The Secret Garden Of Bratislava

Article published on Aug. 5, 2014
Article published on Aug. 5, 2014

Contemporary urbanites long for gardens but how to share public space is a lesson that still needs to be learned in post-Communist societies. Sandra and Michal want to give back a lost paradise to the inhabitants of Bratislava and make them realise that they aren't simply passive dwellers but much more and that TV series are only shadows of real life like prehistoric paintings on cave walls.

17 million small universes between the police station and the cemetary

On this Friday evening, Bratislava and I finally take a deep breath after a sweltering day. I arrive at 21 Sasinkova Street to meet with Sandra and Michal, the creators of Vnútroblok​ (courtyard — Ed.), an initiative aimed at managing unused spaces in the Slovak capital. "The idea for Vnutroblok emerged from powerful convictions. But, not from romantisicm or altruism, but rather, from a critical evaluation of the surrounding reality," explain my hosts. The organised chaos of basil, tomato, salad and the microcosm of insects, discreetly fluttering under the legs of plants, seem to nod in agreement. We are currently in a mobile garden, which is one of the initiatives of the project. On my right, I can smell the stone of a graveyard. On the left, the sky is cut in two by the police station, which resembles a communist bloc. Sandra and Michal are both 25; it has been four years since they got married. In the garden, they have 50 boxes for plants (for a total of about 17 million little universes). Anyone can get one box for free; for two or three, you pay 25 or 50 euros, respectively. At present, the number of people interested in having a box is double the number that the garden has space for.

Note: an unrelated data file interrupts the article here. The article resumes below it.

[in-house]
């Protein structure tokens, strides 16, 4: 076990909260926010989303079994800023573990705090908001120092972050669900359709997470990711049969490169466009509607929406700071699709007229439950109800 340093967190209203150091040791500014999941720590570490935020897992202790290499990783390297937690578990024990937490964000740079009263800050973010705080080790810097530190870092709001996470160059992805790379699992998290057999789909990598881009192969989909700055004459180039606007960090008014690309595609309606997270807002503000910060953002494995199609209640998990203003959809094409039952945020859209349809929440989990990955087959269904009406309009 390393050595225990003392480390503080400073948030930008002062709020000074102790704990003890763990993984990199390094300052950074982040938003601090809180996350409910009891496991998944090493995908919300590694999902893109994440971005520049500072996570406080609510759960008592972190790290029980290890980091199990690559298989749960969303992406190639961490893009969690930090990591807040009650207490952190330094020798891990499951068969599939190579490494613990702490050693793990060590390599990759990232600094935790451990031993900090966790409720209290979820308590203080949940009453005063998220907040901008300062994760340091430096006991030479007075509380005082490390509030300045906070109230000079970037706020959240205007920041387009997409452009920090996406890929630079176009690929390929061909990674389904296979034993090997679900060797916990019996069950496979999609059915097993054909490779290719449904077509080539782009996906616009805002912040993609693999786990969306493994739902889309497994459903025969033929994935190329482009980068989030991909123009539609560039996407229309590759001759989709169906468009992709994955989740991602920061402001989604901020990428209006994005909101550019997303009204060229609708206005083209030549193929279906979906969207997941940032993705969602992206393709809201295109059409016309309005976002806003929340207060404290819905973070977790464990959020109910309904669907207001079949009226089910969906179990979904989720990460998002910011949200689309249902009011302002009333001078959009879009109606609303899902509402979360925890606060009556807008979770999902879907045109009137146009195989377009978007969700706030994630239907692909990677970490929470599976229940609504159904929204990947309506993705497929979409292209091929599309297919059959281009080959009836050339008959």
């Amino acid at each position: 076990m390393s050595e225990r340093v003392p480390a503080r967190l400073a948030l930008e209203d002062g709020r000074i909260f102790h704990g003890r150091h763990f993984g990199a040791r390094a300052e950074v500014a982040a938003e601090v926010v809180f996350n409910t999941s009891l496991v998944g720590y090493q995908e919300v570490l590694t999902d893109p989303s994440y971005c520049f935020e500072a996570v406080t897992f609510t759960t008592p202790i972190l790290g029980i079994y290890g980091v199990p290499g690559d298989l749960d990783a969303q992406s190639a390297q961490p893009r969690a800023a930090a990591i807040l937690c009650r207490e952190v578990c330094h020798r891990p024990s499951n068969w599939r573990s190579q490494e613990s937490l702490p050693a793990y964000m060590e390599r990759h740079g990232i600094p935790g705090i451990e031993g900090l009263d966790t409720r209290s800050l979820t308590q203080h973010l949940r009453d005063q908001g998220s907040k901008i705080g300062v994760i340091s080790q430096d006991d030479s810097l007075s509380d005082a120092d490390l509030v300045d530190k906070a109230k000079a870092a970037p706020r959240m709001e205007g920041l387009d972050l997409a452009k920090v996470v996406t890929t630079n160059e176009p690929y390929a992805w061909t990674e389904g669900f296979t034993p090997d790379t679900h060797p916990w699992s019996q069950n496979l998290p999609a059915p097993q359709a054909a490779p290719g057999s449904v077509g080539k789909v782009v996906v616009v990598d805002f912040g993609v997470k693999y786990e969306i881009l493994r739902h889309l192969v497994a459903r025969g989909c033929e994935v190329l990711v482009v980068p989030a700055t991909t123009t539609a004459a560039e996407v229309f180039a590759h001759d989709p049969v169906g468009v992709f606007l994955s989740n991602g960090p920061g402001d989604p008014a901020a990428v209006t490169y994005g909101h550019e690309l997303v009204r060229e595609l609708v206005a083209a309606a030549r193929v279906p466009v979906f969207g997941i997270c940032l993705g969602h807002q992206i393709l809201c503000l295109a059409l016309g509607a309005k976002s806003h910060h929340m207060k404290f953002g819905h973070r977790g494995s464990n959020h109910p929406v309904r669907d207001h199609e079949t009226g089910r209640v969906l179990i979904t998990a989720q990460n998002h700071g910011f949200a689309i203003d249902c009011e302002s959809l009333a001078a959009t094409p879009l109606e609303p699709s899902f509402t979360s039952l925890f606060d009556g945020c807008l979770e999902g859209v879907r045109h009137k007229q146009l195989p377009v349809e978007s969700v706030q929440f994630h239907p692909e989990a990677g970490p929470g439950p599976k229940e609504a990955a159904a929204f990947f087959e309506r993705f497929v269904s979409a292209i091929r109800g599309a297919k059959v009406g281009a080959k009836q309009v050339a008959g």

Something was happening over the fence and Sandra had to write her MA thesis

Shortly after the marriage, Sandra and Michal, an urban planner and a graphic designer, decided to move to Amsterdam. After their arrival, they noticed that on the other side of the fence, dividing their yard from their neighbours, there was something happening. However, the fence was high, and climbing it every time curiousity struck was too tiring. So, the young Slovaks decided to leave a note in the neighbour's mailbox with their contact information, to let them know that they wanted to participate in what was going on over the fence. This is how they met Natasha, a Dutch artist, created a circle of friends in Amsterdam and started to find their place in a new city. 

This adventure helped to crystalise their desire to manage empty urban spaces, which originally emerged during conversations with friends in Bratislava. "We realised that one stupid garden may completly change your perception of the whole city," remembers Sandra. After their return to Bratislava, the young urban planner had to undertake a very serious task: write her MA thesis. "The school chose topics for us, but none of them really appealed to me," she remembers. "And then, I had the idea to explore the potential of empty urban spaces," she says. In the beginning, it was not easy to convince the professor of a rigid university to accept such an original subject; but, at the end of the day, Vnútroblok became the MA project. Today, Sandra and Michal work full time and spend evenings and weekends taking care of the garden. Despite the fact that the task can be sometimes overwhelming, Sandra says that this past year has been the best in her life.  Whose is this piece of land?

Although Slovakia's experience with Uncle Stalin seems remote, Sandra notices: